A large number of online vendors selling products from China have been caught up in Amazon’s war on fake feedback.
The American e-commerce giant has closed and suspended thousands of accounts in a clampdown that started in May in a renewed bid to rid the online marketplace of fake reviews and other fraudulent postings.
Mpow, a leading consumer goods vendor that counts Chinese tech giants Xiaomi and ByteDance among its shareholders, found its portal on Amazon inaccessible to shoppers in early May as it was counting down to this year’s Prime Day. It was a bumper period for business with perks and rewards to drive sales.
Aukey, another Chinese merchant soon to debut on the Shanghai bourse, also had its main page blocked by Amazon.
In a statement about its ongoing campaign, Amazon stressed its stance against fake and incentivized reviews as well as fictitious product information and descriptions. It vowed to keep cracking down on deceptive activities before it became too widespread in an effort to safeguard consumers’ rights.
Amazon said it would spend US$700 million annually on a 10,000-strong team to identify, remove, investigate and take punitive action against sellers who had broken the rules and suspend sales and account transactions.
Amazon China, meanwhile, in a separate Weibo post, urged vendors to comply with the rules. It said that each week 10 million reviews and posts – in particular ones that gushed propaganda-style – would be analyzed by Amazon’s algorithms, machine learning tools as well as manually to determine their “authenticity.”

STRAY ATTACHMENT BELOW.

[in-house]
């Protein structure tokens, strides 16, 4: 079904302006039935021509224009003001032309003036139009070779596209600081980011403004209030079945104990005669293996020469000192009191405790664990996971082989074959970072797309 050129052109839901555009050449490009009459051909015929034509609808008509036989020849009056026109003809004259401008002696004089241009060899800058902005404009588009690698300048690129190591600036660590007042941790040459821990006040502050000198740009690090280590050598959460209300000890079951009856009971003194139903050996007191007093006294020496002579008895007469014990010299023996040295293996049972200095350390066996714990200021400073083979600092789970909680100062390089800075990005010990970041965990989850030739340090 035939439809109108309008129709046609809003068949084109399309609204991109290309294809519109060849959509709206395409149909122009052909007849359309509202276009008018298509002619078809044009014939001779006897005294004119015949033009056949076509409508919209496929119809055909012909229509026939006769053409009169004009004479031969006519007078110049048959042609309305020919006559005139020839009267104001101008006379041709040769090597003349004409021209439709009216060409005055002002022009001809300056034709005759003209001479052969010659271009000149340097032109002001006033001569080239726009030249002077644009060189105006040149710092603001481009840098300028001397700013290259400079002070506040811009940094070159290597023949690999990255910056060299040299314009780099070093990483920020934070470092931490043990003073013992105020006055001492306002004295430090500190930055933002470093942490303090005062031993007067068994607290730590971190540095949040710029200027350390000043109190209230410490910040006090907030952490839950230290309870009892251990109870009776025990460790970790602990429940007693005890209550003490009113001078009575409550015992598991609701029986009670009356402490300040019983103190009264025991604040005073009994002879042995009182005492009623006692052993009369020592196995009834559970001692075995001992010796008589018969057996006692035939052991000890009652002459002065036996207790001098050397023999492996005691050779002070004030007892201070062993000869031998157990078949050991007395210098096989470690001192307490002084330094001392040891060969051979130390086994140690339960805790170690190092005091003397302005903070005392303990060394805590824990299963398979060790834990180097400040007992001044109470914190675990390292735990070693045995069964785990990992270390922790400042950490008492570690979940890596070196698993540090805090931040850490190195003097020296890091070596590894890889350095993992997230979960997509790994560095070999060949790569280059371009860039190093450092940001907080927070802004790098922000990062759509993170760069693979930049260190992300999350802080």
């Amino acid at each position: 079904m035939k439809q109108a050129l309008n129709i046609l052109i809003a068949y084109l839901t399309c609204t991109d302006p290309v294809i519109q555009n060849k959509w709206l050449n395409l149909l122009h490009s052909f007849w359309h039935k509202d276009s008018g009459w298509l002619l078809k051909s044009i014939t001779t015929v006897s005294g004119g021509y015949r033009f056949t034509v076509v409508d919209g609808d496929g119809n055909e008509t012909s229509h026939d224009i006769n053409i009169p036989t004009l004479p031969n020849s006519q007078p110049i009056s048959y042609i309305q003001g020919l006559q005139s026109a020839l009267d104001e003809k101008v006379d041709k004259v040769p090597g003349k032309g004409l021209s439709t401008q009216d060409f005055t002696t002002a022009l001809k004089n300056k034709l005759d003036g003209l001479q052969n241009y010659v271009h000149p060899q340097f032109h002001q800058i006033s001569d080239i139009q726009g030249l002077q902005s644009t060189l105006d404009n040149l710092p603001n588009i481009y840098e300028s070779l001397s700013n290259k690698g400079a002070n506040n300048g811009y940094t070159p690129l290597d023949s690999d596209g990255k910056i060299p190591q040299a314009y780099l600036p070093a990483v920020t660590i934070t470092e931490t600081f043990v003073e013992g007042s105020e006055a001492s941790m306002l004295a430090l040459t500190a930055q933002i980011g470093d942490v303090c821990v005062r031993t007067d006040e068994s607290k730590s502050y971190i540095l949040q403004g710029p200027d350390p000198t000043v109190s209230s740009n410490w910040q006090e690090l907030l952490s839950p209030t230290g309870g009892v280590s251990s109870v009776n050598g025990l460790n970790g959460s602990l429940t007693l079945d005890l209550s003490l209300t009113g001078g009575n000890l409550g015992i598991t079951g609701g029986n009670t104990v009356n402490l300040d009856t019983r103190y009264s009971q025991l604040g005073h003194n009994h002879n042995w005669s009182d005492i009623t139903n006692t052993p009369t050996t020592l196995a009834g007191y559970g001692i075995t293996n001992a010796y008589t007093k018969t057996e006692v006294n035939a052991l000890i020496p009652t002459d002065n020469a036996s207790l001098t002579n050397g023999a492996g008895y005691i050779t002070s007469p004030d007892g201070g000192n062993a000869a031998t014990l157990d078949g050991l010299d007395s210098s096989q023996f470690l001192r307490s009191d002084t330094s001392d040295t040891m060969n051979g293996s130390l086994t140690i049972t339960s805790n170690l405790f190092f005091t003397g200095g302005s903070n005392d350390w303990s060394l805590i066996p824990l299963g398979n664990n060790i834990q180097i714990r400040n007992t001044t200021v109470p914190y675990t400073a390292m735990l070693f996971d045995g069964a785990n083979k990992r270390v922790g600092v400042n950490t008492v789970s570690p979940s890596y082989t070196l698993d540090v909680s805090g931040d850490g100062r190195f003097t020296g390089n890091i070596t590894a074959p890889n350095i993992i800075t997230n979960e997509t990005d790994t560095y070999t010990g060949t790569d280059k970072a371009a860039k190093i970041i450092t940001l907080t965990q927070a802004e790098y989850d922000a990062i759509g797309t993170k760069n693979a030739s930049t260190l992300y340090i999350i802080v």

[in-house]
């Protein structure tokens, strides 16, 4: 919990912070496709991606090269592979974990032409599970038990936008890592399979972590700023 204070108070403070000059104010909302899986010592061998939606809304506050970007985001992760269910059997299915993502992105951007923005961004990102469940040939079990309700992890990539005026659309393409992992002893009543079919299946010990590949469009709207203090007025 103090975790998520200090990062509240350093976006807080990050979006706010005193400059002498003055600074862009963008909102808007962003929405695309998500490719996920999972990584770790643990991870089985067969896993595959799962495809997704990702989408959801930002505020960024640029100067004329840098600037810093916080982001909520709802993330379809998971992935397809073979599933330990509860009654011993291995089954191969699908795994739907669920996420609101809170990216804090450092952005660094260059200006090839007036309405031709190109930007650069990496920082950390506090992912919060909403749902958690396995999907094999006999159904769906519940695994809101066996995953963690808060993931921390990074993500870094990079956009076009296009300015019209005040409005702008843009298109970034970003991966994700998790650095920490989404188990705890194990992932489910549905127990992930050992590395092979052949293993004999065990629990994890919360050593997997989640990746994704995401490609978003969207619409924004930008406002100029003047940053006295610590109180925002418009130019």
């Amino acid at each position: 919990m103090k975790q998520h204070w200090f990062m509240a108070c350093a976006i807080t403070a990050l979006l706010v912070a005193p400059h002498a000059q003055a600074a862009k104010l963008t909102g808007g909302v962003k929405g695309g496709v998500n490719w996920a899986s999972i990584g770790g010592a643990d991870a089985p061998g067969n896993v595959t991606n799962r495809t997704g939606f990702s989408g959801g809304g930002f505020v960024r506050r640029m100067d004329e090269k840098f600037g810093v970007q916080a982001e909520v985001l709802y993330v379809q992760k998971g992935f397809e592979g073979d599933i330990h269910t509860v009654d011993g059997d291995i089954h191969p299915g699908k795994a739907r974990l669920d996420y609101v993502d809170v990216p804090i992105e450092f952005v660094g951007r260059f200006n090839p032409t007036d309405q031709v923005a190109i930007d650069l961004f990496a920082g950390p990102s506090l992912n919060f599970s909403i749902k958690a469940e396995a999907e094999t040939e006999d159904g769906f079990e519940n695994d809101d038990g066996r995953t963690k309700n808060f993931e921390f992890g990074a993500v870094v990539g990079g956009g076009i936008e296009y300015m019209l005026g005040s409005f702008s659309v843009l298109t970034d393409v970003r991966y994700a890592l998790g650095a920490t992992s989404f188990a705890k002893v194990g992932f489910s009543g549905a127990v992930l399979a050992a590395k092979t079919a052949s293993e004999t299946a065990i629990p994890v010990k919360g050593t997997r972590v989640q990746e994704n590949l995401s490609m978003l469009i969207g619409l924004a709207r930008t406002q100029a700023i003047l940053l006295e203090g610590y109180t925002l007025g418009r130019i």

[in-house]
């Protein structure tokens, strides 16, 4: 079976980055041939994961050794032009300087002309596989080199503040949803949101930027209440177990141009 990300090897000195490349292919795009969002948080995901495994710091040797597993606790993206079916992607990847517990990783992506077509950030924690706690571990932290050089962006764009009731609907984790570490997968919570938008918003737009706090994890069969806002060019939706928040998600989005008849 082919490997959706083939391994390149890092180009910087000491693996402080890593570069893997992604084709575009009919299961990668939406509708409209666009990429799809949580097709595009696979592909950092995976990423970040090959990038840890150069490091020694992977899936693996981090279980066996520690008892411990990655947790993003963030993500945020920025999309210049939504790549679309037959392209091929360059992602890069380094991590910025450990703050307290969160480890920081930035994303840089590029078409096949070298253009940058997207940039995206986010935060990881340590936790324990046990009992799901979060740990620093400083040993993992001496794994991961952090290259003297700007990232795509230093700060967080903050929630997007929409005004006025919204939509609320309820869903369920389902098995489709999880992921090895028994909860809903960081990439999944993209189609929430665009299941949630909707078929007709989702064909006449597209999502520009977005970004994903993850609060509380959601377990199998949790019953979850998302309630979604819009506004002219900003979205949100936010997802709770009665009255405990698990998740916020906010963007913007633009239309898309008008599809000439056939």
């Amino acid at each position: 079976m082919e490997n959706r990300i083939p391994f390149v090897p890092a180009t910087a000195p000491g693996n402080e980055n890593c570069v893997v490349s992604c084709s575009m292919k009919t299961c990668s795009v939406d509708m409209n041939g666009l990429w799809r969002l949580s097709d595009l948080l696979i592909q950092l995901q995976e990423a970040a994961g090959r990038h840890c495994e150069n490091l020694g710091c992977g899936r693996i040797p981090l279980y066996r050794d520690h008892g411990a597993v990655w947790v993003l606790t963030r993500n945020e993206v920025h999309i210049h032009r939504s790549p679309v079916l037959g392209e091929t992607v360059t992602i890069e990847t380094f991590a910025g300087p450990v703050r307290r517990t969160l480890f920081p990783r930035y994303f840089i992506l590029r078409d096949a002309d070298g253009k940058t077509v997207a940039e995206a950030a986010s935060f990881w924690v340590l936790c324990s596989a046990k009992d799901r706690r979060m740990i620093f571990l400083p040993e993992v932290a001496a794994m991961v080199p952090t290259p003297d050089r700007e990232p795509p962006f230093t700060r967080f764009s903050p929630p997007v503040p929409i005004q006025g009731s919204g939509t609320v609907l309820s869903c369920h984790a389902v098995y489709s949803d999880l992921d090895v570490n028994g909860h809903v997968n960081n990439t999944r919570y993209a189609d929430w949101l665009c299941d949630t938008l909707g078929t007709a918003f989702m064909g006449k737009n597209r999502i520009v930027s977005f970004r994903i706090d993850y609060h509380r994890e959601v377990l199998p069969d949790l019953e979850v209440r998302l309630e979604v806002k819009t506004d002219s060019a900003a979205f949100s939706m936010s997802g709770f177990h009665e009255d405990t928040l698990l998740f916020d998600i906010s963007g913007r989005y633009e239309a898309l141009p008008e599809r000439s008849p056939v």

Amazon said last year it had pulled more than 200 million suspected fake or misleading reviews before they were seen by shoppers.
But a Shenzhen-based vendor told Asia Times that such practices like astroturfing and paid reviews were prevalent among his peers, and the only way for Amazon to root them out and defend the integrity of its platform was to impose heavier financial and legal repercussions on rule-breakers.
In a revealing social media post, the vendor, writing under the pseudonym “Silchester,” said Chinese e-commerce operators always tried to apply their “tried and tested” tactics – or tricks – from Chinese sites like Alibaba’s Taobao and Tmall to Amazon, and flood their portals with scores of rave reviews from paid writers to woo customers.
He said the limited means for marketing on Amazon compared with Alibaba’s freewheeling platforms made many vendors from China relapse into their addiction and post fake and incentivized reviews to promote their products.
This was because both Taobao and Tmall prompt personalized ads and recommend products using big data, search results and the spending and preference profile of individual buyers, practices scorned by Amazon as it seeks to champion privacy and consumer rights protection.
Fake reviews are still a marketing tool in China. Though Chinese e-commerce platforms have vowed a more stringent mechanism to identify sponsored posts when their sites become full of them, offenders are usually let go with barely a rap on the knuckles. For years there were no reports about accounts being frozen by major sites due to astroturfing or fake feedback from buyers.